My first look at Thomas MacKenzie's illustration happened about three years ago. While working on Arabian Nights Illustrated in 2008, The good team in our acquisition office got their hands on a copy of this volume (Aladdin and his Wonderful Lamp, In Rhyme, 1919) for me to consider adding the material to the collection. It was also about the time when the whole idea of reprinting beautifully illustrated books in near facsimile reproduction (The idea that would become the Calla line of books) was taking shape. What makes Aladdin a gem is not the 12 solidly stylish color plates—but add to that the line work that is woven into the text throughout the entire book—and while it's earlier printing was on a rough, porous stock that did not reproduce the blacks with great clarity, Calla reset the text, to match the spacing, but provide cleaner reading. I had not expected to be so impressed with this volume, but it really surprised me.

MacKenzie (1887-1944) was new to me. There is influence from the likes of Harry Clarke, and back to Aubrey Beardsley. Other names like Alistair, and Kay Neilsen aren't far from thought. Excellent company, to be sure. The next book he would illustrate was King Arthur and His Knights. Seven of those plates appear in Visions of Camelot. Though busy in the early twenties, his career was short-lived, and after a half-dozen titles or so, he did not return to illustration.
Spirit of the Ages offers a set of all twelve of the color illustrations, here. They appear a bit over-saturated to my eye, but that is a matter of opinion.

A full version of an early edition of the book can be seen here-


My newest book- Great Illustrations by N. C. Wyeth— has just been made available on the Dover site This week-
Want an idea of what's in it? check out the table of contents-
I'll be back next post, with a better look at this new collection- Til then-

Saturday, July 23, 2011

Edmund Dulac's Fairy tale forte

In continuing my previews of the upcoming Calla releases, we are brought to an Edmund Dulac's illustrated edition—The Sleeping Beauty and Other Fairy Tales, retold by Sir Arthur Quiller-Couch. Quite a while ago, I spent some time on VIEW looking at two of the "edges" of Dulac's range- his more sophisticated works, and the Alphabet book he did early in his career. As a subject, The French fairy tales collected here are much more to the heart of Dulac's work, maybe only Arabian Nights material being more centric. This is considered by most to be among his best works, and with 30 full-page plates, it's hard to not find a few that are really special. Shown here, some of my favorites, from (Top to bottom) The frontispiece, from "The Sleeping Beauty," one from "Bluebeard," where Dulac let his love for Arabian themes come through—Two plates from "Cinderella," which as depicted here have a solidly French approach, and lastly a plate from "Beauty and the Beast," which may be one of Dulac's best-known fairy images.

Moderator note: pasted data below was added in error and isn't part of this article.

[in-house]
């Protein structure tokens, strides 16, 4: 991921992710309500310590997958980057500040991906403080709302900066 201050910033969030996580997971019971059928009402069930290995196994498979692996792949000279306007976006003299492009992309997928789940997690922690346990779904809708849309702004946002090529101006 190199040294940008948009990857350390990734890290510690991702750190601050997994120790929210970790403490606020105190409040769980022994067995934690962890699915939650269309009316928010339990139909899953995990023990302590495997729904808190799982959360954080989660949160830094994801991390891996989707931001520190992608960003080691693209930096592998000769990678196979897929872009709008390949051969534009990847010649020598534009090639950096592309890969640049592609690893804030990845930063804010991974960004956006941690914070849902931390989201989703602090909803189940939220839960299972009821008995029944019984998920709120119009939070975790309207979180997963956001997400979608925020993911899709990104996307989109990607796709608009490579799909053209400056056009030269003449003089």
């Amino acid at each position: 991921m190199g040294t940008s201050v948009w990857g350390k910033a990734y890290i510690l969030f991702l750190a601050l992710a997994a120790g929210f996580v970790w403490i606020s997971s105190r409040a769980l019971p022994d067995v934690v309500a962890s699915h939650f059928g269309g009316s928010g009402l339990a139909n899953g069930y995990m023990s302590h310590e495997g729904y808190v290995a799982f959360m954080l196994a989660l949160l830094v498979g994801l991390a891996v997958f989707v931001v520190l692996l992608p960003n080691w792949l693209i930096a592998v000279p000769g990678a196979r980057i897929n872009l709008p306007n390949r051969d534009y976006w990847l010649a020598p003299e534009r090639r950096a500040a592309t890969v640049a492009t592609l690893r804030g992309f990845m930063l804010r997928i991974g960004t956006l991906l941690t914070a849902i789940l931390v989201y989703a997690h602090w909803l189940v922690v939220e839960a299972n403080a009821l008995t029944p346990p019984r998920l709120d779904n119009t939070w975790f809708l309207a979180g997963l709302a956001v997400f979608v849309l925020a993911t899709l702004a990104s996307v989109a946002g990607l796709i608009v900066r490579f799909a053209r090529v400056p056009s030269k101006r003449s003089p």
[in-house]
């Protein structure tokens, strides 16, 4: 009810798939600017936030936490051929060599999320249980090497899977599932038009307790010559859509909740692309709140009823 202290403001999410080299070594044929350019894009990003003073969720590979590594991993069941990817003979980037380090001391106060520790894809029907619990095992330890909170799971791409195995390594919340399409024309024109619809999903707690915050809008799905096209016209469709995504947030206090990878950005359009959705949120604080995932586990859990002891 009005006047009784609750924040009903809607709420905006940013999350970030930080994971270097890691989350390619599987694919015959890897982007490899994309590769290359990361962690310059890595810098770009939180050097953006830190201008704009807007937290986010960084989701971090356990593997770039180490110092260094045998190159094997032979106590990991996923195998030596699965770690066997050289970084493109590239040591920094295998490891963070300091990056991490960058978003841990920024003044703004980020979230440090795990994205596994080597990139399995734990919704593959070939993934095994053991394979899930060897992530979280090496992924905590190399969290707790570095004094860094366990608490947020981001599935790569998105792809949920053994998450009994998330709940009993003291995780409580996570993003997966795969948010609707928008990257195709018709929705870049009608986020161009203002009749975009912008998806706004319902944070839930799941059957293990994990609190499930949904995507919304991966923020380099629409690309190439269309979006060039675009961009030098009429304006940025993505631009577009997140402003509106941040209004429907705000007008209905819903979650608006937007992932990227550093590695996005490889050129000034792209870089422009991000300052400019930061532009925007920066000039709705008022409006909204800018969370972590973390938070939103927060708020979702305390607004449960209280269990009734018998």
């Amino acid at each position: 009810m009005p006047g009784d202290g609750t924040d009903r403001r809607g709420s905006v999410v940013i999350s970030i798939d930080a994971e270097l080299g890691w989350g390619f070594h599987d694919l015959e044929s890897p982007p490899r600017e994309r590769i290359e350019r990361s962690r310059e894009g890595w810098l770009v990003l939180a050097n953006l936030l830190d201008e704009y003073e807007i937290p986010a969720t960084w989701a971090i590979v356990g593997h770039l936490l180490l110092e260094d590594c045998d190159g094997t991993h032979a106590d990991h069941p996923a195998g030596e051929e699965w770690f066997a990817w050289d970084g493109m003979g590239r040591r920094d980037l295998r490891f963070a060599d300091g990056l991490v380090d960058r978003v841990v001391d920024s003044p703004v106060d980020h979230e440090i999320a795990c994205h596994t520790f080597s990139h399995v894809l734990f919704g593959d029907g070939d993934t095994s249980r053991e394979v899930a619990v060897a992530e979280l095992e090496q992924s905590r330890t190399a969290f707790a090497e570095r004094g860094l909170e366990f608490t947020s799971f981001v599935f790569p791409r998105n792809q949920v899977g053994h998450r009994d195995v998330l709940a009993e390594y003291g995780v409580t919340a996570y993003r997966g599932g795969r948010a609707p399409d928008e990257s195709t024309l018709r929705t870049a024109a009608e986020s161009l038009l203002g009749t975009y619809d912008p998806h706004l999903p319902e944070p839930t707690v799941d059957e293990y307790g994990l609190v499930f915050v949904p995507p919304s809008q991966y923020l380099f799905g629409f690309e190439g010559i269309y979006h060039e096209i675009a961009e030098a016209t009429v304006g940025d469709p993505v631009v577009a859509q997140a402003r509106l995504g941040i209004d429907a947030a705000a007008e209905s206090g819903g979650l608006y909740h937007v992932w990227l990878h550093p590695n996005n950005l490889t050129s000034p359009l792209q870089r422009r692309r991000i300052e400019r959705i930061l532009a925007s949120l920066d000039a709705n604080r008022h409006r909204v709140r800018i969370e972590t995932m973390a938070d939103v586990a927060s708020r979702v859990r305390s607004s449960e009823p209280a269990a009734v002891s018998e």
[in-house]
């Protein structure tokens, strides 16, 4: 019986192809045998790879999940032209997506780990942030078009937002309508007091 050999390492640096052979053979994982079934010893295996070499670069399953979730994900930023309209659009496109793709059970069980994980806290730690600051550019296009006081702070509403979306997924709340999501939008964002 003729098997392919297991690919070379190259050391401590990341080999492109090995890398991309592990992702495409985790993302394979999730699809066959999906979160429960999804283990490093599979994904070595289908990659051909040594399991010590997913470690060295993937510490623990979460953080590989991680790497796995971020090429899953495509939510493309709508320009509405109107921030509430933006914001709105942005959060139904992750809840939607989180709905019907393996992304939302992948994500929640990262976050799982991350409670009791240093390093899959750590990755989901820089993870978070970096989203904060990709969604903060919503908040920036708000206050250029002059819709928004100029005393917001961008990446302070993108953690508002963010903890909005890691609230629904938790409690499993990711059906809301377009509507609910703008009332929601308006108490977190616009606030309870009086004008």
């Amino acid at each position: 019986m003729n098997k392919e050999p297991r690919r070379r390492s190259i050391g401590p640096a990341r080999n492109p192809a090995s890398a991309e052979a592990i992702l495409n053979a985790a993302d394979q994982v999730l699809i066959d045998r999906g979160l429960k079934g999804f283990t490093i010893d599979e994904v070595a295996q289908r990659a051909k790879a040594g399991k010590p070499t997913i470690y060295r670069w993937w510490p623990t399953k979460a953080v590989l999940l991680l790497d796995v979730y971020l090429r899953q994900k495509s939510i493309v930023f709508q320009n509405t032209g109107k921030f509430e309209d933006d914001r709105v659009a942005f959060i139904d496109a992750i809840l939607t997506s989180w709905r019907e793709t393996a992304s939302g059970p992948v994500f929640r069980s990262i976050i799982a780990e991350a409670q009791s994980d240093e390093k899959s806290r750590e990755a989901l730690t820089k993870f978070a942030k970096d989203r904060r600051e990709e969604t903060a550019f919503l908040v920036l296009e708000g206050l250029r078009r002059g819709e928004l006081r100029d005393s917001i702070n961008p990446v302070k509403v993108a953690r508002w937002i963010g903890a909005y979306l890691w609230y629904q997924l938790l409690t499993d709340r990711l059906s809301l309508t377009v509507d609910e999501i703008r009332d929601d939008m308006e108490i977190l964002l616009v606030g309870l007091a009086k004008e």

Dulac was French-born, and likely would have been familiar with some of these tales from his own youth. Regardless of his history with the tale, it is quite evident there was a real passion put into the illustrations, they succeed on so many levels.

There are tales here that nearly all of us are familiar with—mostly due to the saturation our culture has with animated films—but there are also some stories which we may not be as quick to remember and are well worth revisiting. Quiller-Couch was quite an authority on writing and on children's stories in his day, and a solid writer on his own, to boot.

Thursday, July 7, 2011

A master watercolorist rediscovers Wonderland

1907 was a HUGE year for Lewis Carroll's Alice in Wonderland.

Originally published in 1865, Carroll's copyright was up in 1907. (copyright at that time was not the near-century of protection it can be today) The popularity of the tale meant nearly every major publisher in Britain, and many in the US, had a new illustrated edition in the works. The most anticipated one at the time, was that of Arthur Rackham. Rackham's success in the gift-book market was already solid, and it remained to see how his Alice would hold up against the ingrained images of Alice's first artist, Sir John Tenniel.
After the flurry of 1907 releases hit the markets, one notable edition arrived a year later. (Probably due to the magnitude of the task) In 1908, an edition published by Thomas Nelson and Sons (London, Edinburgh, Dublin and New York) was released, with 92 full color illustrations by Harry Rountree (1878-1950). 92 color pieces. Rountree was an incredibly deft watercolorist. Unlike Rackham, Edmund Dulac or many others of the day, Rountree did not always rely on a solid line for his watercolor to fill (or did so rarely)—his style was different—His paintings often take true advantage of the watercolor as a medium, and display a sense of light that few other illustrators before him had captured. He also had the ability to present more realistic settings, without losing any of the charm that his characters portrayed . I am still in awe of the fact that this was in fact, a full-color print run, in 1908.